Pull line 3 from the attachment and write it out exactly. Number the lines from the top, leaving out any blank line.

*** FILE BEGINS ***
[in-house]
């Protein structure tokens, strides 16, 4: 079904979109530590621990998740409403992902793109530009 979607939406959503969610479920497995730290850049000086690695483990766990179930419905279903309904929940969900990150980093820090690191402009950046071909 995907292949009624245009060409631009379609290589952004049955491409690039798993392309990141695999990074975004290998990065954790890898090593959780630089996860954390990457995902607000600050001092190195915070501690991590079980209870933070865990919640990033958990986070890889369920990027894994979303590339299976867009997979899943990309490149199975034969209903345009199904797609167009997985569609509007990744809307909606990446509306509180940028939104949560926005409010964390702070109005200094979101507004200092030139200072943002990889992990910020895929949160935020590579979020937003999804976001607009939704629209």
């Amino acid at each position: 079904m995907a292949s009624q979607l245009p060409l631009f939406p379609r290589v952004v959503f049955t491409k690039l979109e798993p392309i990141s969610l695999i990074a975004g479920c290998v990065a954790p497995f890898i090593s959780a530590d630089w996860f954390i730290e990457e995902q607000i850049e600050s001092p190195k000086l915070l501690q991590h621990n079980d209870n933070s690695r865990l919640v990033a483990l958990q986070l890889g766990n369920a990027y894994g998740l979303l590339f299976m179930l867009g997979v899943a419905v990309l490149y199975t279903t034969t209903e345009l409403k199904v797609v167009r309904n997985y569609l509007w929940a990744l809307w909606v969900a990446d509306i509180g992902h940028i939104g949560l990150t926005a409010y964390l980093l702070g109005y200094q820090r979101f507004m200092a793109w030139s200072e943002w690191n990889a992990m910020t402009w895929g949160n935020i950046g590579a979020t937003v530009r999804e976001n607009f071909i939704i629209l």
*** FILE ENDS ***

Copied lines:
């Amino acid at each position: 079904m995907a292949s009624q979607l245009p060409l631009f939406p379609r290589v952004v959503f049955t491409k690039l979109e798993p392309i990141s969610l695999i990074a975004g479920c290998v990065a954790p497995f890898i090593s959780a530590d630089w996860f954390i730290e990457e995902q607000i850049e600050s001092p190195k000086l915070l501690q991590h621990n079980d209870n933070s690695r865990l919640v990033a483990l958990q986070l890889g766990n369920a990027y894994g998740l979303l590339f299976m179930l867009g997979v899943a419905v990309l490149y199975t279903t034969t209903e345009l409403k199904v797609v167009r309904n997985y569609l509007w929940a990744l809307w909606v969900a990446d509306i509180g992902h940028i939104g949560l990150t926005a409010y964390l980093l702070g109005y200094q820090r979101f507004m200092a793109w030139s200072e943002w690191n990889a992990m910020t402009w895929g949160n935020i950046g590579a979020t937003v530009r999804e976001n607009f071909i939704i629209l």